Despite Thursday’s lethal fireworks, both Israeli and Palestinian sources expect that by the middle of next week, a temporary truce between Israel and Hamas brokered by Egypt may go into effect. It won�t be announced as such — Israel is squeamish about officially striking a deal with what it deems a terrorist group — but if it goes ahead, Hamas will strong-arm its own fighters and those belonging to Islamic Jihad into halting the barrage of rockets aimed at the farming communities and towns of southern Israel. In exchange, Israel is expected to refrain from targeted killings of Hamas operatives, and will hold off on mounting any major assault into Gaza. Israel will also commit itself to gradually lifting the blockade on goods reaching Gaza’s besieged inhabitants.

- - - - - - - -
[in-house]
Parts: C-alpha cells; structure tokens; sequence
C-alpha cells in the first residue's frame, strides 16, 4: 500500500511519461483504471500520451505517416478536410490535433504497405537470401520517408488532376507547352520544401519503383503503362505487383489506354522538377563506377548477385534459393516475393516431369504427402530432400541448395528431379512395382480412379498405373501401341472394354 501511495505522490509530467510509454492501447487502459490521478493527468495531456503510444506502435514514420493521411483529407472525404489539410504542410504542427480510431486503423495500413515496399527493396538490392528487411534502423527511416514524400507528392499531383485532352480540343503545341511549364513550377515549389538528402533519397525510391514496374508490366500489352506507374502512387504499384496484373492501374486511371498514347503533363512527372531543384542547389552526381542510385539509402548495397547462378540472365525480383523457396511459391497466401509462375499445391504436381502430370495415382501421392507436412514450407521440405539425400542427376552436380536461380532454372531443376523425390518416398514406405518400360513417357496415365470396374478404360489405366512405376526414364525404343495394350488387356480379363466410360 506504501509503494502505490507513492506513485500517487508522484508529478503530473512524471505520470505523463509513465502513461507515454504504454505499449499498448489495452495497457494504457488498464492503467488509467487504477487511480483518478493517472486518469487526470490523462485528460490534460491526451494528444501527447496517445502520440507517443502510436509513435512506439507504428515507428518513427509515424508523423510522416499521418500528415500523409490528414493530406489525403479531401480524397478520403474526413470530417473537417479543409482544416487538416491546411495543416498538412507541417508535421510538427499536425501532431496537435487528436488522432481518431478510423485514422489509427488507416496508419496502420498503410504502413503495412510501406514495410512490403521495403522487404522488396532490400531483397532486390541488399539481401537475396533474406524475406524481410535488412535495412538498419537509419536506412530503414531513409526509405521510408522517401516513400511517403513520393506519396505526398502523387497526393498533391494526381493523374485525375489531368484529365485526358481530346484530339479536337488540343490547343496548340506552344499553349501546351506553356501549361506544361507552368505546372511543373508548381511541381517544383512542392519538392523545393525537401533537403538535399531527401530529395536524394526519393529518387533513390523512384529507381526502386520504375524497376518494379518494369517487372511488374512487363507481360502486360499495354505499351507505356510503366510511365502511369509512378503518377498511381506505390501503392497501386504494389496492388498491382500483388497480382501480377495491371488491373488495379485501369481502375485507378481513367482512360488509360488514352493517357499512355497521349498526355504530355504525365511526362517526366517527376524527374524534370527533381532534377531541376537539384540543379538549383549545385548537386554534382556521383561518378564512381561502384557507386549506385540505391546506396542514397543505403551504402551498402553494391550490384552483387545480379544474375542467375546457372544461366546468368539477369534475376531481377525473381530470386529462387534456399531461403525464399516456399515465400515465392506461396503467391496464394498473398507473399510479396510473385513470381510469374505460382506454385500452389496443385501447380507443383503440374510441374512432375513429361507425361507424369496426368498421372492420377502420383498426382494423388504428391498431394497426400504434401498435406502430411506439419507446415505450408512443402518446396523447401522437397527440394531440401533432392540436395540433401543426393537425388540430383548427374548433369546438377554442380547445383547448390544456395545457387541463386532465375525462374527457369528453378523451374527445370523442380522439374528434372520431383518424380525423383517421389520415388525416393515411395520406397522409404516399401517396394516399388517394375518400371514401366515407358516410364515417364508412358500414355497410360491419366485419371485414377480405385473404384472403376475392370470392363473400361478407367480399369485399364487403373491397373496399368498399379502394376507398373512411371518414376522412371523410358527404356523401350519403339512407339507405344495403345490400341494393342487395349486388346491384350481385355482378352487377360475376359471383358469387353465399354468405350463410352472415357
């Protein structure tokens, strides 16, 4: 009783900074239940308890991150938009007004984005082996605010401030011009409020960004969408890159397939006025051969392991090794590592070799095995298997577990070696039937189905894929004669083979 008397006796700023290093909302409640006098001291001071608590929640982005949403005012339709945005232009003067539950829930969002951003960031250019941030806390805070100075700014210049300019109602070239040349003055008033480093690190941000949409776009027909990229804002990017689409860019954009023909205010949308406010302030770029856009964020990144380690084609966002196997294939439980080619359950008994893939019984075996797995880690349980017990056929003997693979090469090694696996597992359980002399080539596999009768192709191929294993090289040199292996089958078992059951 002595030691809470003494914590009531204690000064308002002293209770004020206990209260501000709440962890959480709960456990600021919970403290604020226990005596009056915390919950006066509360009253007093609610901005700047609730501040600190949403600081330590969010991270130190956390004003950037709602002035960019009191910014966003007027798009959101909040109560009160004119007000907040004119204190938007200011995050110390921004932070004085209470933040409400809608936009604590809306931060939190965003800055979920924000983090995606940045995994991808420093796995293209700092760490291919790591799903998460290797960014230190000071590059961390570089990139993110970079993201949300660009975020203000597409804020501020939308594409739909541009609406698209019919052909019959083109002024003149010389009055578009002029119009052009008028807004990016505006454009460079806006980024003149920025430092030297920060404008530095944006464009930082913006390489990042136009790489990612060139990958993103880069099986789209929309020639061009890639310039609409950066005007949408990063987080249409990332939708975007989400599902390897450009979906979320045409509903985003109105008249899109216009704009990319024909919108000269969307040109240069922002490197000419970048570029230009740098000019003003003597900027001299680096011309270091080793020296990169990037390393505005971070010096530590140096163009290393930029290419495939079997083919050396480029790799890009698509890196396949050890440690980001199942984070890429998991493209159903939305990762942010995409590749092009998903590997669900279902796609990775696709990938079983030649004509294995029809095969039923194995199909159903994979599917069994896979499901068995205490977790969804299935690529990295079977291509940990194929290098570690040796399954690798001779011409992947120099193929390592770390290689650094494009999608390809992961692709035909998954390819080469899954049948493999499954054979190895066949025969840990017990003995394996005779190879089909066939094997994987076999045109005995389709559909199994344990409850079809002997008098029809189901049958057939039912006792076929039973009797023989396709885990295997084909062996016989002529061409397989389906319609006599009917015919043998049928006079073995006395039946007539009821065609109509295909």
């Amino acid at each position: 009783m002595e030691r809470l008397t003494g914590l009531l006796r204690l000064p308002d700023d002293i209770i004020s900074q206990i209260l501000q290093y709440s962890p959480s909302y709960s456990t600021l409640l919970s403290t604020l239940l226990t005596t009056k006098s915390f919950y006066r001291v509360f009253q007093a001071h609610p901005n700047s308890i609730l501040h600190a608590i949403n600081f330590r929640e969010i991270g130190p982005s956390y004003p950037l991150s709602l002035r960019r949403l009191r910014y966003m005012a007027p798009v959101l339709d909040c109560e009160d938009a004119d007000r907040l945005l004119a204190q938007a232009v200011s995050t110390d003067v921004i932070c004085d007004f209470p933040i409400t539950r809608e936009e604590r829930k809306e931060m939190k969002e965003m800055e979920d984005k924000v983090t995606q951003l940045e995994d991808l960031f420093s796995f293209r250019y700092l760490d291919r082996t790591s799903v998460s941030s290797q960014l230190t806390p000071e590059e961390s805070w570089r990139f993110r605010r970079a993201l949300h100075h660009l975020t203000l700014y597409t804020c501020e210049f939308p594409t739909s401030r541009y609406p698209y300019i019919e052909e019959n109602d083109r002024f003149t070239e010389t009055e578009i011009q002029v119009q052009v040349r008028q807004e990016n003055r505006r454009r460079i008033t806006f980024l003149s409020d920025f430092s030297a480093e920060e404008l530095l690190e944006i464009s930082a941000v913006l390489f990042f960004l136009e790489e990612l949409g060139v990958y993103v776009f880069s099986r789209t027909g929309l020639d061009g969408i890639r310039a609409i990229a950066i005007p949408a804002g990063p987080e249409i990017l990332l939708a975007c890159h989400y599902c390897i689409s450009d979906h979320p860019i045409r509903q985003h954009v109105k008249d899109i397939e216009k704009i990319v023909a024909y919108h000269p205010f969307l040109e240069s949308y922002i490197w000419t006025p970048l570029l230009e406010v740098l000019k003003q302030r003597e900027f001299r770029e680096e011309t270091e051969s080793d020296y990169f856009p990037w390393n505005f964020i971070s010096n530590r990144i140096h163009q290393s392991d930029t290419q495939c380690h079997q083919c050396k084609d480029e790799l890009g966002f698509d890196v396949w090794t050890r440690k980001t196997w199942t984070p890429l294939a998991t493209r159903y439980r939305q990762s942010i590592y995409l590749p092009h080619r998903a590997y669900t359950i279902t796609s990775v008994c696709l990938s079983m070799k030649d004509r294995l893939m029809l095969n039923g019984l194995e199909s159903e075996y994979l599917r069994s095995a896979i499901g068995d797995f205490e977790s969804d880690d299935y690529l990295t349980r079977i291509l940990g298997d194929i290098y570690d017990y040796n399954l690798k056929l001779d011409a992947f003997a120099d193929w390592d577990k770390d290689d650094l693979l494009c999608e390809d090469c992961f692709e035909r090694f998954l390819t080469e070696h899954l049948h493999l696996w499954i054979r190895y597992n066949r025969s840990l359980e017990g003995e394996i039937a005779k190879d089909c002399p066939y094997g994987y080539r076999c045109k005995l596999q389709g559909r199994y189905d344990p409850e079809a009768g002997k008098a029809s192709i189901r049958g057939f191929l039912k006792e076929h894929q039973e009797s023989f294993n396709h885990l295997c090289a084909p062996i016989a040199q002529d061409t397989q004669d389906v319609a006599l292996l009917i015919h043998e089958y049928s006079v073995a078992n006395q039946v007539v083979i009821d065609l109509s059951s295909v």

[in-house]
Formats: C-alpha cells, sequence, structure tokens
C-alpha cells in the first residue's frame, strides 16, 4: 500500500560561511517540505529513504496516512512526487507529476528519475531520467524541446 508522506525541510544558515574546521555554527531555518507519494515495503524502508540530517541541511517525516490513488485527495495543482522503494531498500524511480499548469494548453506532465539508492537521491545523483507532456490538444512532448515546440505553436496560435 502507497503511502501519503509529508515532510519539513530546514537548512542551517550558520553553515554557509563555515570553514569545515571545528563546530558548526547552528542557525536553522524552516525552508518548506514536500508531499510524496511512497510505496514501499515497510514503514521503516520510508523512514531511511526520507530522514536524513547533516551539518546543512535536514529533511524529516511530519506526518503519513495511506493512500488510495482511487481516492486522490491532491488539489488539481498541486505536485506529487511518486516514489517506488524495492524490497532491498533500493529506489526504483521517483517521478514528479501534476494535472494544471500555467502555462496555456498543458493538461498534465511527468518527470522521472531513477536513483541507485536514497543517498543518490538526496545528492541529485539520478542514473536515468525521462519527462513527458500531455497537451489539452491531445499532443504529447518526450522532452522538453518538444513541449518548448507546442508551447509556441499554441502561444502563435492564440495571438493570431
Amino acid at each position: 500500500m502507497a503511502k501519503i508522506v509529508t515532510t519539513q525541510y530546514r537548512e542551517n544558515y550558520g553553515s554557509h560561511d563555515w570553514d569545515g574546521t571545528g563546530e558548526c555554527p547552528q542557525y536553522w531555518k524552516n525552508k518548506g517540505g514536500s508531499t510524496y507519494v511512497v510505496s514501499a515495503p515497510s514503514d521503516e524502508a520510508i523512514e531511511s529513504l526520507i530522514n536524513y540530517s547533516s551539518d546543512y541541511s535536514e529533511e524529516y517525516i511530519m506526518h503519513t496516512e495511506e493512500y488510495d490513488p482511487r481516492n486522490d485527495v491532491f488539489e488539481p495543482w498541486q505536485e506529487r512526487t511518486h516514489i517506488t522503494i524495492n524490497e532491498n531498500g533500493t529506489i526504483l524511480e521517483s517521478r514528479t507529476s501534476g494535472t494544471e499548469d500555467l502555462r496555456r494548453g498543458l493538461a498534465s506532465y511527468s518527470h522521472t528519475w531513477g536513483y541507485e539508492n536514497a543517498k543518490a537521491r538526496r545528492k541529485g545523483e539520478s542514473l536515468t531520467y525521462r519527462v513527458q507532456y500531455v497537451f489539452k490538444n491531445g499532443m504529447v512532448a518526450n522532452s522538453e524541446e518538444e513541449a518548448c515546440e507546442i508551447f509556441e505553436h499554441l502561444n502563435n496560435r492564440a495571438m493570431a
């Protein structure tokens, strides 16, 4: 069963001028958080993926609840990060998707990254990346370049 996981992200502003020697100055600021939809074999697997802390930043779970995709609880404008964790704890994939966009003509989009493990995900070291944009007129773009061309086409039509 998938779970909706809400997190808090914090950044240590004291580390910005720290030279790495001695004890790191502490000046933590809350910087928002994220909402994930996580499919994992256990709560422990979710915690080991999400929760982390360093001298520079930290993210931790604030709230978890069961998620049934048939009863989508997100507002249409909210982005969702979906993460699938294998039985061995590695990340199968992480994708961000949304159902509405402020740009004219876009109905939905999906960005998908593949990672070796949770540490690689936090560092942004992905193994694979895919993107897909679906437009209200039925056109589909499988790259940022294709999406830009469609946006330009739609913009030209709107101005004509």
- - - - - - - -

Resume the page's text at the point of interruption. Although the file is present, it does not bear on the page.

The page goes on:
Why would Israel deal?
Because its army generals have told Prime Minister Ehud Olmert that a major offensive into Gaza could last weeks or even months and would very likely cause heavy casualties among Palestinians and Israelis soldiers — but would probably not stop rockets from being fired. And Olmert’s priority is to stop the rockets from Gaza.